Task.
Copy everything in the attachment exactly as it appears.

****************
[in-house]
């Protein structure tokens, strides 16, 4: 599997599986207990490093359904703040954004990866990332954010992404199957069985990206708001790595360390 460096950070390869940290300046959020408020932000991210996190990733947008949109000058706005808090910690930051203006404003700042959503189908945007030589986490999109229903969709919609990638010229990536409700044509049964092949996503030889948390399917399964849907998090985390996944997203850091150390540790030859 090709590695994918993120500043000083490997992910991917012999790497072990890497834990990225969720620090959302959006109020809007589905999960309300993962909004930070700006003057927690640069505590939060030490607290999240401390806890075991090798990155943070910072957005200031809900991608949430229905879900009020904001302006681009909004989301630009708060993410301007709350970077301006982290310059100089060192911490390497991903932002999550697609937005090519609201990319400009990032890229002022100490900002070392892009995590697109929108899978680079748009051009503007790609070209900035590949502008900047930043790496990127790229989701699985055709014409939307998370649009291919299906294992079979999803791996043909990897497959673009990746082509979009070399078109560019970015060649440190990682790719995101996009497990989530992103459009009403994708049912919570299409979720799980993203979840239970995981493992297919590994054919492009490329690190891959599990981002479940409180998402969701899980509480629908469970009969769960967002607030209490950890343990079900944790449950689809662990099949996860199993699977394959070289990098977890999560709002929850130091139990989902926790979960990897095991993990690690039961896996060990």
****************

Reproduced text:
[in-house]
């Protein structure tokens, strides 16, 4: 599997599986207990490093359904703040954004990866990332954010992404199957069985990206708001790595360390 460096950070390869940290300046959020408020932000991210996190990733947008949109000058706005808090910690930051203006404003700042959503189908945007030589986490999109229903969709919609990638010229990536409700044509049964092949996503030889948390399917399964849907998090985390996944997203850091150390540790030859 090709590695994918993120500043000083490997992910991917012999790497072990890497834990990225969720620090959302959006109020809007589905999960309300993962909004930070700006003057927690640069505590939060030490607290999240401390806890075991090798990155943070910072957005200031809900991608949430229905879900009020904001302006681009909004989301630009708060993410301007709350970077301006982290310059100089060192911490390497991903932002999550697609937005090519609201990319400009990032890229002022100490900002070392892009995590697109929108899978680079748009051009503007790609070209900035590949502008900047930043790496990127790229989701699985055709014409939307998370649009291919299906294992079979999803791996043909990897497959673009990746082509979009070399078109560019970015060649440190990682790719995101996009497990989530992103459009009403994708049912919570299409979720799980993203979840239970995981493992297919590994054919492009490329690190891959599990981002479940409180998402969701899980509480629908469970009969769960967002607030209490950890343990079900944790449950689809662990099949996860199993699977394959070289990098977890999560709002929850130091139990989902926790979960990897095991993990690690039961896996060990």